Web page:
Cook arrived back at the plant office between 5:45 p.m. and 6:00 p.m., where he met with Farmer who sent Cook over to the Shawnee side of the plant to work as the dump attendant to watch the slope system and clean around the reclaim tunnel. Cook arrived at the old rotary dump a little after 6:00 p.m. placing his cap light and belt on a tool box and his lunch bucket in the old dump control room where he spoke briefly with three miners that were in the control room. At 6:15 p.m., Farmer saw and talked briefly with Cook at the reclaim tunnel where he had been assigned to work. A short time later Cook was heard on the company radio talking with the plant control room operator Ron Rose, indicating that the S-6 chute was clear to start the system back up. Randy Blankenship, mobile equipment operator, saw Cook between 6:30 and 6:45 p.m. washing off the concrete pad at the mouth of the S-3 tunnel with a one and one-half inch fire hose. Cook was later heard at about 7:00 p.m. talking with Farmer on the company radio about needing coal sampling bags brought over to the Shawnee dump. Dave Wilson, mechanic, heard the conversation between Cook and Farmer and told Farmer that he and Mills would get the bags after lunch and bring them back over to the Shawnee dump for Cook. Wilson and Mills went to get the bags for Cook. On their way over to the plant, they ran into Blankenship who was bringing the sampling bags. Blankenship gave Wilson and Mills the sampling bags. They delivered the bags to the dump location about 9:00 p.m. They did not see Cook at this time. About 10:15 p.m., Wilson and Mills were loading their truck with parts to take back to the Preparation Plant side when they realized they had not heard or seen Cook for a long period of time. Wilson called for Cook on the company radio and Ron Rose, the control room operator, called with no answer. Wilson and Mills made a quick search through the Shawnee dump facility trying to locate Cook with no success. Wilson contacted Farmer about 10:30 p.m. and told him they could not locate Cook. Farmer took Johnny Stone and Payton Hale, two plant employees, to the Shawnee side of the plant and along with personnel at the dump made another search of the dump and area around the dump. Farmer had the Shawnee Side of the plant shut down at 11:15 p.m. while plant employees continued searching for Cook. At 11:40 p.m. the midnight shift foreman, Johnny Vance and Farmer began notifying Preparation Plant managers that an employee was missing.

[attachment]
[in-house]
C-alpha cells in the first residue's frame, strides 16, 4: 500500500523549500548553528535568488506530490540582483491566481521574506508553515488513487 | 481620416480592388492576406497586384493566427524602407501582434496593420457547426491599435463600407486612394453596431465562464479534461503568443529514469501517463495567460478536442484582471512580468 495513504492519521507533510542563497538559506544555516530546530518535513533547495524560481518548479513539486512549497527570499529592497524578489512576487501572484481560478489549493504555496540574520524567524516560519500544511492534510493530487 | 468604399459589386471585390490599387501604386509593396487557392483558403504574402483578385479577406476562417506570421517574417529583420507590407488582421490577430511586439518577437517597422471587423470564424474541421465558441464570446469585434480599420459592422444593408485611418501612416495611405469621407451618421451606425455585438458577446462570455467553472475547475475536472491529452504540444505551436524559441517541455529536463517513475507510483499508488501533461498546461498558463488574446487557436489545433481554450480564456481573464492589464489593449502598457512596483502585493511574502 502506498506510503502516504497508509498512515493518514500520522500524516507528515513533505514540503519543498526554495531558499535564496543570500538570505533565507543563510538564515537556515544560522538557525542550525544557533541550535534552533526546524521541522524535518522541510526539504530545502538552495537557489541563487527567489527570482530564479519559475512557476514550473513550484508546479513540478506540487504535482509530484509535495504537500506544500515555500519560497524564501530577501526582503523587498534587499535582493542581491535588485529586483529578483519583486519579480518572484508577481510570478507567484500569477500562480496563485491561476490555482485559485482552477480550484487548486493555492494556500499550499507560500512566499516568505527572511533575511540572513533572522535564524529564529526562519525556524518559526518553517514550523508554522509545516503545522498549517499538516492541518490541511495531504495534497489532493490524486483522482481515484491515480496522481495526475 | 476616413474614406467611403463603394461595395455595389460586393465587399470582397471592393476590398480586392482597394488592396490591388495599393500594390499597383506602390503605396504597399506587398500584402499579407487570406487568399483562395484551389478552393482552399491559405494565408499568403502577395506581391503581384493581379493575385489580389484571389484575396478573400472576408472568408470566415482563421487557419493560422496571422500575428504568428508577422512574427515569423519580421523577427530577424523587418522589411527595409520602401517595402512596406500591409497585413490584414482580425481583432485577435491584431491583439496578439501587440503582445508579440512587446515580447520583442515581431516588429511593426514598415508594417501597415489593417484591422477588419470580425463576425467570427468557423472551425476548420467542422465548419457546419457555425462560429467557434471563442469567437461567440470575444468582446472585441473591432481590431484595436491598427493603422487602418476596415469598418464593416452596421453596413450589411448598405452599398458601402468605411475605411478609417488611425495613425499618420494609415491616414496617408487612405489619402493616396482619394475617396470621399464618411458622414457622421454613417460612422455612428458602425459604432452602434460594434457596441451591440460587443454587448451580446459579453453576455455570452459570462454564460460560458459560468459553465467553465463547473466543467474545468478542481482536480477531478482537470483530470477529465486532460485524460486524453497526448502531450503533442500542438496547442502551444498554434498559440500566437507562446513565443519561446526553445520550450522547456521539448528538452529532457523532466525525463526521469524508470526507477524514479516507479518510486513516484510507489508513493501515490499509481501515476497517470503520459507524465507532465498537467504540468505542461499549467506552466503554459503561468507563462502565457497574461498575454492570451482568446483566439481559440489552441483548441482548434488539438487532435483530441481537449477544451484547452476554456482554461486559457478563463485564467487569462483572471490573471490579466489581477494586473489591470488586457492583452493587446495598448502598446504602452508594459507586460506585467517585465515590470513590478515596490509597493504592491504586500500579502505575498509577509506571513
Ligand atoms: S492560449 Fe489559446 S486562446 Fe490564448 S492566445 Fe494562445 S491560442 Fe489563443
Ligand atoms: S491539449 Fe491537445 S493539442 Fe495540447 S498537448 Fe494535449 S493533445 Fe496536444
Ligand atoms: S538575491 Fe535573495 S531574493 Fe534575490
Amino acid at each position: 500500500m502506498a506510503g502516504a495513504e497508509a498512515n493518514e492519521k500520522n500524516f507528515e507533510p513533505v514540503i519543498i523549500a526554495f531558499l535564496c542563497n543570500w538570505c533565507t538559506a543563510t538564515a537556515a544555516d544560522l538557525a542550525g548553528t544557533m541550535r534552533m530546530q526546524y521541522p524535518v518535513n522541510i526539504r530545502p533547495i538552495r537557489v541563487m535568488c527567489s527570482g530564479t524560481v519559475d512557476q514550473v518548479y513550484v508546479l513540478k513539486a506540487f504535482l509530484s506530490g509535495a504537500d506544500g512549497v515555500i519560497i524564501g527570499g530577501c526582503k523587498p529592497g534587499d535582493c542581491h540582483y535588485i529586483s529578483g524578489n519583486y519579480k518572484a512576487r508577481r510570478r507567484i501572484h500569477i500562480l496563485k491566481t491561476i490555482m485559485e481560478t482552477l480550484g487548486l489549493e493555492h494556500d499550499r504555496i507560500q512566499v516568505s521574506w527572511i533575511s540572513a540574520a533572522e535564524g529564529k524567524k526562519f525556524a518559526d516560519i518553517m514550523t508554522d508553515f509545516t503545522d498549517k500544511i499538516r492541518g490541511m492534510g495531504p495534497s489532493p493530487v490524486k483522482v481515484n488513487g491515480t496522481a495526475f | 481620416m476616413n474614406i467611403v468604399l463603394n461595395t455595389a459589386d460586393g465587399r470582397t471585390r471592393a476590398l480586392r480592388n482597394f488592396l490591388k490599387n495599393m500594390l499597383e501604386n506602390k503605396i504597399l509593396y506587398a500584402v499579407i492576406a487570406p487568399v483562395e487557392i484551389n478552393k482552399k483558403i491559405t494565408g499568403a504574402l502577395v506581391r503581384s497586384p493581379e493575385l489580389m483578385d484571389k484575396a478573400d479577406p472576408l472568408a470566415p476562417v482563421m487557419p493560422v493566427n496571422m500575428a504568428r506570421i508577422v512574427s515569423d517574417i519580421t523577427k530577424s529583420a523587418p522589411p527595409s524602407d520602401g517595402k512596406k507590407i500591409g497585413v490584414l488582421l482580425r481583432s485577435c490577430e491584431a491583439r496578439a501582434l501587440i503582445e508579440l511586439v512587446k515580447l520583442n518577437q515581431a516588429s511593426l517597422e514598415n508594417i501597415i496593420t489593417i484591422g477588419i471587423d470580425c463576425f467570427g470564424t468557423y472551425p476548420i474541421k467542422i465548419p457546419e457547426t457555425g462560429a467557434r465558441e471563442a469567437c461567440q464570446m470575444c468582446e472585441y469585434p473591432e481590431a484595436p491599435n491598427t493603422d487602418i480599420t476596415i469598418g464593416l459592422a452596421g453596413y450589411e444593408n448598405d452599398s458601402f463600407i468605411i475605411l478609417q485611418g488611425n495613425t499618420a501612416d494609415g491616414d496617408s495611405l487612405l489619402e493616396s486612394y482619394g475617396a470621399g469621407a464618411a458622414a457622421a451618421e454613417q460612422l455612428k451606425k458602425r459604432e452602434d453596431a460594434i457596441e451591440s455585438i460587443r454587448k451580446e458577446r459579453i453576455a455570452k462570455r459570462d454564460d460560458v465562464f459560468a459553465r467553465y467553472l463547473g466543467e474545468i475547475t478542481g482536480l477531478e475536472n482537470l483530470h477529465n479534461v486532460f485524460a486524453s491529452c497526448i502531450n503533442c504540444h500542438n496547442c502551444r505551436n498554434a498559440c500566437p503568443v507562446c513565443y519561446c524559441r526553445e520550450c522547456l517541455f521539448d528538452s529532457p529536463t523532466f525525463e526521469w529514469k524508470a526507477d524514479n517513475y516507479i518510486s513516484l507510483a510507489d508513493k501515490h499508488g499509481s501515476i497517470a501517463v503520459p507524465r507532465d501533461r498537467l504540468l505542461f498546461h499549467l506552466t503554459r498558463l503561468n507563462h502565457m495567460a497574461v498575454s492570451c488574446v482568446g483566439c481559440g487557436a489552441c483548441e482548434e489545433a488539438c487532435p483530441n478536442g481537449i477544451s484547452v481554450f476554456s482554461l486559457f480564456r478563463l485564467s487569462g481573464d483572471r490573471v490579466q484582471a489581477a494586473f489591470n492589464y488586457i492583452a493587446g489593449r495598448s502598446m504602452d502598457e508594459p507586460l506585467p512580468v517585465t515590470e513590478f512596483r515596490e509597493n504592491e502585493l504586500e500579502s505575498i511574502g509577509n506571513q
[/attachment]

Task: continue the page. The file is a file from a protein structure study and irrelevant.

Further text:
The Mine Safety and Health Administration was notified at 12:15 a.m., March 15, 2001 by Chris Presley, manager of safety for the plant. Donald Kelley, a dog handler for the West Virginia Forestry Service brought a trained search and recovery dog to the Preparation Plant at the operator's request. The dog's search of the Shawnee side of the plant revealed all areas the victim had traveled during his shift (see sketch). While the dog searched the Shawnee dump location, personnel sifted through the new refuse deposited on the impoundment, nothing was found. After the dog completed two searches of the Shawnee side, plant managers directed personnel to sift through the raw coal stock pile around a stacker tube with end loaders, but nothing was found. The raw coal feeder in the reclaim tunnel was emptied and the reclaim belts were searched with nothing being found. The West Virginia State Police arrived about 9:30 a.m. Their search and rescue team had been put on notice along with cadaver dogs.

At 10:00 a.m. MSHA personnel equipped with a thermal imaging camera, along with plant personnel, began to search the raw coal silos and raw coal stacker and surrounding areas for heat sources in an effort to locate the missing miner. All heat sources identified were examined with nothing being found. At 11:00 a.m. a decision was made by plant management to start unloading the �B' raw coal silo with personnel watching the plant feed belt. The �B' silo is fed by the belt system from the Pinnacle raw coal feeders located on the Shawnee side of the plant where the victim was last seen working. This silo had been used during the time they thought the victim disappeared. The silo had approximately 4000 tons of raw material in it at the time the unloading began. Plant management had employees conduct another search of all transfer points, chutes, belts and breakers in the system during the time the �B' silo was being unloaded. The �B' silo was unloaded with nothing found; and unloading of the �A' silo began.

At 6:00 p.m. a miner's black hard hat was observed on top of material in the �A' raw coal silo by personnel located on top of the silo using a flood light looking into the silo as it was being unloaded. The silo draw down was stopped and discussions were held with all persons involved in the recovery on how to proceed. At 6:30 p.m. the unloading of the �A' silo resumed and at 7:55 p.m., March 15, 2001, the victim was recovered from the conveyor feed belt unloading the �A' silo. The victim was transported by ambulance to the Charleston Medical Examiner's office for autopsy.


The Mine Safety and Health Administration was notified at 12:15 a.m., on March 15, 2001, that a Preparation Plant employee was missing. MSHA personnel arrived at the plant site at 7:00 a.m. to assist in the search and secure the accident site. A 103(k) Order was issued at 8:00 p.m. to ensure the safety of the miners. The MSHA investigation team arrived at 10:00 a.m. on March 16, 2001 and along with the West Virginia Office of Miners' Health, Safety and Training, jointly conducted the accident investigation with the assistance of mine management and representatives of the United Mine Workers District office and representatives of the Pinnacle Preparation Plant personnel. A list of those who were present and/or participated in the investigation is included in the Appendix.